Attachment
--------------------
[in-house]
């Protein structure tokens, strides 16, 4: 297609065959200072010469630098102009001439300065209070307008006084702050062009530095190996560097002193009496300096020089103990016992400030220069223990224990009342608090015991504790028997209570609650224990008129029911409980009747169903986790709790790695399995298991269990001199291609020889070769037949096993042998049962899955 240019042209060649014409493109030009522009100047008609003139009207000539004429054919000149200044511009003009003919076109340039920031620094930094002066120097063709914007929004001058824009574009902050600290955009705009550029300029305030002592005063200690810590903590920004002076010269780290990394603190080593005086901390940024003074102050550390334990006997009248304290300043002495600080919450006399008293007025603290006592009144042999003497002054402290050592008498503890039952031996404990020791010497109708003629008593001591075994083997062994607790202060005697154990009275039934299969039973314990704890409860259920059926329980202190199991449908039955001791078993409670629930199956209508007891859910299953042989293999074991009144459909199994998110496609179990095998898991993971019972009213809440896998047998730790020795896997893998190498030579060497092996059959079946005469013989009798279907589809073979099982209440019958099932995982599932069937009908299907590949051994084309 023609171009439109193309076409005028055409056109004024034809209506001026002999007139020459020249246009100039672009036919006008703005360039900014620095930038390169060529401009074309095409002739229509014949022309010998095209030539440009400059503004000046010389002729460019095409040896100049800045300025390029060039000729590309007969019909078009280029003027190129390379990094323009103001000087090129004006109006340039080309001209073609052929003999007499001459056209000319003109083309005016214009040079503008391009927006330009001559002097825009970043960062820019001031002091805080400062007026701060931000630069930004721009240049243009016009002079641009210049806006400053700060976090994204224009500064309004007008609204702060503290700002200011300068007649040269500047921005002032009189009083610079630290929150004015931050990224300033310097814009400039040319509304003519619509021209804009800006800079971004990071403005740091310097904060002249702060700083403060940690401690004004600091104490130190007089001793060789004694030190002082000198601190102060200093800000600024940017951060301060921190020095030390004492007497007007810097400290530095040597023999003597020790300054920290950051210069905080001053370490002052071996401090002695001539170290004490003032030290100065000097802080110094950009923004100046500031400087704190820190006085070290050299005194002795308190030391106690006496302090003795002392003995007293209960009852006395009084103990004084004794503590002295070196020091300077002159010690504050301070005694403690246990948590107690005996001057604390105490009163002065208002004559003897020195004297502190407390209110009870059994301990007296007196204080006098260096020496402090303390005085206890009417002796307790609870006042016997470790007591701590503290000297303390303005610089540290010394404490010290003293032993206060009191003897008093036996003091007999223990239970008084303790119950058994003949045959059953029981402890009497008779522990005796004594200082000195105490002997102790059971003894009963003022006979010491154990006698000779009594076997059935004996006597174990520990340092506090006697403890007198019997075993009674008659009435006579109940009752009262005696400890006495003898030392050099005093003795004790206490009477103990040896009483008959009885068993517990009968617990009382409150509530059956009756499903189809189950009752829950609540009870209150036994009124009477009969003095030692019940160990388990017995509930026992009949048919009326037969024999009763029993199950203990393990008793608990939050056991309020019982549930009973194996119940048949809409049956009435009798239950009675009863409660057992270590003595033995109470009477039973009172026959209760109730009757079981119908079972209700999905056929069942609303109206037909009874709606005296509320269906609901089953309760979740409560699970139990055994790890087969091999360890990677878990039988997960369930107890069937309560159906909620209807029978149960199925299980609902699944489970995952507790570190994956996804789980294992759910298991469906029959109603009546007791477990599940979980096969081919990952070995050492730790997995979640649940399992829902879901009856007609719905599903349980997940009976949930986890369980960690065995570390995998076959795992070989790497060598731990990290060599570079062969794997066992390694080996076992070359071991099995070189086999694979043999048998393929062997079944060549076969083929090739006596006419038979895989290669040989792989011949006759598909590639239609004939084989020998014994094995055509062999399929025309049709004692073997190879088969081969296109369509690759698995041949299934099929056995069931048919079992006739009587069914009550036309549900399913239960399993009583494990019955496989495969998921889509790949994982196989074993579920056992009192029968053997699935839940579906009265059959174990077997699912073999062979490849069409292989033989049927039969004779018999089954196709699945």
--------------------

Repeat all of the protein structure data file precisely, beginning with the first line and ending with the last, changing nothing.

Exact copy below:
[in-house]
């Protein structure tokens, strides 16, 4: 297609065959200072010469630098102009001439300065209070307008006084702050062009530095190996560097002193009496300096020089103990016992400030220069223990224990009342608090015991504790028997209570609650224990008129029911409980009747169903986790709790790695399995298991269990001199291609020889070769037949096993042998049962899955 240019042209060649014409493109030009522009100047008609003139009207000539004429054919000149200044511009003009003919076109340039920031620094930094002066120097063709914007929004001058824009574009902050600290955009705009550029300029305030002592005063200690810590903590920004002076010269780290990394603190080593005086901390940024003074102050550390334990006997009248304290300043002495600080919450006399008293007025603290006592009144042999003497002054402290050592008498503890039952031996404990020791010497109708003629008593001591075994083997062994607790202060005697154990009275039934299969039973314990704890409860259920059926329980202190199991449908039955001791078993409670629930199956209508007891859910299953042989293999074991009144459909199994998110496609179990095998898991993971019972009213809440896998047998730790020795896997893998190498030579060497092996059959079946005469013989009798279907589809073979099982209440019958099932995982599932069937009908299907590949051994084309 023609171009439109193309076409005028055409056109004024034809209506001026002999007139020459020249246009100039672009036919006008703005360039900014620095930038390169060529401009074309095409002739229509014949022309010998095209030539440009400059503004000046010389002729460019095409040896100049800045300025390029060039000729590309007969019909078009280029003027190129390379990094323009103001000087090129004006109006340039080309001209073609052929003999007499001459056209000319003109083309005016214009040079503008391009927006330009001559002097825009970043960062820019001031002091805080400062007026701060931000630069930004721009240049243009016009002079641009210049806006400053700060976090994204224009500064309004007008609204702060503290700002200011300068007649040269500047921005002032009189009083610079630290929150004015931050990224300033310097814009400039040319509304003519619509021209804009800006800079971004990071403005740091310097904060002249702060700083403060940690401690004004600091104490130190007089001793060789004694030190002082000198601190102060200093800000600024940017951060301060921190020095030390004492007497007007810097400290530095040597023999003597020790300054920290950051210069905080001053370490002052071996401090002695001539170290004490003032030290100065000097802080110094950009923004100046500031400087704190820190006085070290050299005194002795308190030391106690006496302090003795002392003995007293209960009852006395009084103990004084004794503590002295070196020091300077002159010690504050301070005694403690246990948590107690005996001057604390105490009163002065208002004559003897020195004297502190407390209110009870059994301990007296007196204080006098260096020496402090303390005085206890009417002796307790609870006042016997470790007591701590503290000297303390303005610089540290010394404490010290003293032993206060009191003897008093036996003091007999223990239970008084303790119950058994003949045959059953029981402890009497008779522990005796004594200082000195105490002997102790059971003894009963003022006979010491154990006698000779009594076997059935004996006597174990520990340092506090006697403890007198019997075993009674008659009435006579109940009752009262005696400890006495003898030392050099005093003795004790206490009477103990040896009483008959009885068993517990009968617990009382409150509530059956009756499903189809189950009752829950609540009870209150036994009124009477009969003095030692019940160990388990017995509930026992009949048919009326037969024999009763029993199950203990393990008793608990939050056991309020019982549930009973194996119940048949809409049956009435009798239950009675009863409660057992270590003595033995109470009477039973009172026959209760109730009757079981119908079972209700999905056929069942609303109206037909009874709606005296509320269906609901089953309760979740409560699970139990055994790890087969091999360890990677878990039988997960369930107890069937309560159906909620209807029978149960199925299980609902699944489970995952507790570190994956996804789980294992759910298991469906029959109603009546007791477990599940979980096969081919990952070995050492730790997995979640649940399992829902879901009856007609719905599903349980997940009976949930986890369980960690065995570390995998076959795992070989790497060598731990990290060599570079062969794997066992390694080996076992070359071991099995070189086999694979043999048998393929062997079944060549076969083929090739006596006419038979895989290669040989792989011949006759598909590639239609004939084989020998014994094995055509062999399929025309049709004692073997190879088969081969296109369509690759698995041949299934099929056995069931048919079992006739009587069914009550036309549900399913239960399993009583494990019955496989495969998921889509790949994982196989074993579920056992009192029968053997699935839940579906009265059959174990077997699912073999062979490849069409292989033989049927039969004779018999089954196709699945």